The Pain Goes On

You will be aware by now that the first Commonwealth Games trial in Auckland resulted in no swimmers qualifying for the Games’ team. This week the second installment of the New Zealand trials took place at the Queensland State Championships. I know that sounds odd but in the world called Swimming New Zealand the bizarre often passes as normal.

New Zealand had about a dozen swimmers competing in the open events. The table below shows the times swum by the New Zealand swimmers who qualified to swim in open event finals. And as you can see their qualifying success was no better than it had been in Auckland. No one qualified for the Commonwealth Games team. So there we have it, two Swimming New Zealand trials have come and gone and not one swimmer has been added to the Commonwealth Games team.

Swimmer Event Swimmer’s Time Women’s QT Men’s QT
Transom 50 Fr Women 26.31 25.02
Transom 100 Fr Women 56.35 53.91
Transom 200 Fr Women 2:03.70 1.57.88
Hyde 200 Fr Men 1:52.63 1.46.84
Mincham 200 Fr Men 1:52.97 1.46.84
Robinson 400 Fr Women 4:17.23 4.08.07
Mincham 400 Fr Men 3:55.20 3.46.96
Hyde 400 Fr Men 4:00.90 3.46.96
Robinson 800 Fr Women 8:36.04 8.31.68
Mincham 1500 Fr Men 15:35.83 15.08.35
Gichard 100 Bk Women 1:02.30 59.82
Ashby 100 Bk Men 57.12 54.20
Gichard 200 Bk Women 2:14.97 2.08.92
Dorrington 200 Bk Men 2:08.39 1.58.83
Borlase 100 Br Women 1:15.72 1.07.06
Layton 100 Br Men 1:02.67 1.00.16
Layton 200 Br Men 2:13.15 2.10.56
Wang 200 Br Men 2:25.27 2.10.56
Borlase 200 Br Women 2:39.08 2.24.93
Ashby 200 IM Men 2:06.24 1.59.29

For a variety of reasons I was especially interested in the performance of four swimmers – Mincham, Gichard, Ashby and Robinson.

I don’t know Robinson but have watched her swim often enough and have always been impressed by her honest determination. I also liked the commitment she showed by going off to Australia to train. She might not have the talent of Lauren Boyle but her application and resolve seem to me to be very special. In her case I was hoping she would get to the 8.31 required to qualify. And she almost did. She swam 8.36.

Ashby qualified for the Games at the World Championships in July. Like many good swimmers before him he stayed doggedly loyal to the failed Millennium High Performance program. I was interested to see how well his career survived being left in the hands of an intern after Jerry Olszewski decided Swimming New Zealand was not what the American wanted. Dozens failed before Ashby but perhaps he was going to defy the odds. Sadly that does not look to be the case. In fact Ashby appears to have had a terrible meet. Perhaps he was swimming 100kms a week through the meet. It would take something like that to explain such a dramatic drop in performance. To swim two seconds away from his personal best and three seconds off the qualifying time in the 100 backstroke is not good. But of far more concern is being seven seconds (5.6%) away from his personal best and the qualifying standard in his favourite event, the 200 medley. Even swimming 100kms barely explains that gap. But we should not be surprised. If Ashby does have a problem he joins a long line of fine swimmers who have suffered the same fate at the hands of Swimming New Zealand’s disastrous experiment in training competitive swimmers. The table below shows Ashby’s numbers.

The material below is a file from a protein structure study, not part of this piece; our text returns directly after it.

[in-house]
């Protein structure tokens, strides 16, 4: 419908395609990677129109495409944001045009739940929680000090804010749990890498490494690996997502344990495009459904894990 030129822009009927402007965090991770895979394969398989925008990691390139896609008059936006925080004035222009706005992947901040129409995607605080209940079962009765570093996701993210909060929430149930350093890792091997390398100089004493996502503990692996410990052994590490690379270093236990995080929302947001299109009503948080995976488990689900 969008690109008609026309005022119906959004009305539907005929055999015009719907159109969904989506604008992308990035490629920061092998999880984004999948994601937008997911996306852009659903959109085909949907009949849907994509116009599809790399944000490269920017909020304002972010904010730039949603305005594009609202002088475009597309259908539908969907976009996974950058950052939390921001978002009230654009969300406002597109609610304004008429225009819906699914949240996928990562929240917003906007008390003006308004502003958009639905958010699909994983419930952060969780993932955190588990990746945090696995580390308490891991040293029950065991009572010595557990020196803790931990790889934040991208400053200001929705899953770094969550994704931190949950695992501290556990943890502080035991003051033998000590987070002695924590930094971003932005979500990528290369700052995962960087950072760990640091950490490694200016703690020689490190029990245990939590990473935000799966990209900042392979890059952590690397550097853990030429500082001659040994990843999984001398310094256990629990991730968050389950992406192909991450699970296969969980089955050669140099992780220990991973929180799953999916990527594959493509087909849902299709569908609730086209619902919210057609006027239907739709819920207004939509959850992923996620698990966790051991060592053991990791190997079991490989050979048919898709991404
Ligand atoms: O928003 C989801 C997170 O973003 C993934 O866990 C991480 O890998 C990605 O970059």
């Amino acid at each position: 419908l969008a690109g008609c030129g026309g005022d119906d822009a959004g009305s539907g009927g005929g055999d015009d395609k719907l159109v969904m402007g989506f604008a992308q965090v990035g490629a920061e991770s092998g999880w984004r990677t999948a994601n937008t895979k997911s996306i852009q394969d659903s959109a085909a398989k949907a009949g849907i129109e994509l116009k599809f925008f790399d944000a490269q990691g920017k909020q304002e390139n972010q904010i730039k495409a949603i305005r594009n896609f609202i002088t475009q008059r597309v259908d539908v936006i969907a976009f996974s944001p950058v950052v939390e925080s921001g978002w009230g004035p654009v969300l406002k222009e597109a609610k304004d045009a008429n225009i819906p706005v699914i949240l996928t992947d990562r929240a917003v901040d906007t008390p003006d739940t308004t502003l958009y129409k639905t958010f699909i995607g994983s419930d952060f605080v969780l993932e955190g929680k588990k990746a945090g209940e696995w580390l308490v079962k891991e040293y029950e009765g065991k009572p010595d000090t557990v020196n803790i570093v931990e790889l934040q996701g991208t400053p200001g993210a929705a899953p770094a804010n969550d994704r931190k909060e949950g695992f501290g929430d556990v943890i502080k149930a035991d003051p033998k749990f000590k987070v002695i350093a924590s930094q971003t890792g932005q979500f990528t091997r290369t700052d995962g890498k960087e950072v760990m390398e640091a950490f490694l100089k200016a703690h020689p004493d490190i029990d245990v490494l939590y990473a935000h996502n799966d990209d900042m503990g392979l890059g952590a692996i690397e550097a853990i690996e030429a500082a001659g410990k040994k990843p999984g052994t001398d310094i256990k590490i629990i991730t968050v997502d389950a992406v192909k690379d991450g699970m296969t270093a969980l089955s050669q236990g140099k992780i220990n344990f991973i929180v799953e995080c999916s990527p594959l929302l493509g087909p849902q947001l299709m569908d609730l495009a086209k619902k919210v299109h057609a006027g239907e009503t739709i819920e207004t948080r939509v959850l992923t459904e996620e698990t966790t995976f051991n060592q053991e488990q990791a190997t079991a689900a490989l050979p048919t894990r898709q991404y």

Ashby 100 Bk Men 57.12 55.07 54.20
Ashby 200 IM Men 2:06.24 1.59.24 1.59.29

My interest in Mincham and Gichard was because of their coaching history. Both swimmers had made a decision to leave coaches I respect and admire and join a coach that I do not like. Mincham left Judith Wright, coach of the Waterhole Club in Auckland and Gichard left Noel Hargrave-Booth, coach of the Greendale Club in Hawkes Bay. Both coaches have successfully coached many fine swimmers and have displayed the traditional values characteristic of New Zealand’s best sport’s coaches. Certainly the careers of Mincham and Gichard prospered under their direction.

But both swimmers decided to join David Lyles. You may remember he was made redundant by Swimming New Zealand; a decision he contested in Court and lost. Shortly after he left Swimming New Zealand I paid him $3000 of my money to coach my team while I was overseas. In my opinion that was a waste of money. His performance was not what I expected. Is it too late to ask for a refund?

Anyway Mincham and Gichard have now been with Lyles long enough for us to see whether the change of coach is working. Clearly, in the early part of a transition, swimmers are still receiving a benefit from their previous coaching. But after time the swimmer’s performance is all down to the new regime. So how is the new program working out in this case? Not too well it seems. The table below shows the numbers.

Gichard 100 Bk Women 1:02.30 1.00.51 59.82
Gichard 200 Bk Women 2:14.97 2.10.87 2.08.92
Mincham 200 Fr Men 1:52.97 1.51.80 1.46.84
Mincham 400 Fr Men 3:55.20 3.58.13 3.46.96
Mincham 1500 Fr Men 15:35.83 15.32.00 15.08.35

Five swims and only one personal best; five swims that average a huge 4% slower than the qualifying standard; a 1500 national champion who is close to the length of the pool behind the qualifying time and a 100 backstroke specialist who is four meters away from qualifying. Even for a master of spin it’s going to be hard to turn that into a feel-good story.

There will be some who find this post too harsh. But that is deliberate. For too long Swimming New Zealand has conned the sport with its spin. Their deception has got us nowhere. Too many swimmers like Gichard, Mincham and Ashby have been hurt deeply in the process. It’s about time the sport faced up to the reality of its position and did something about it. Our two previous posts have suggested one option for a way ahead. It will be interesting to see how long it takes for Swimming New Zealand to tell us their plan – if they ever have one.

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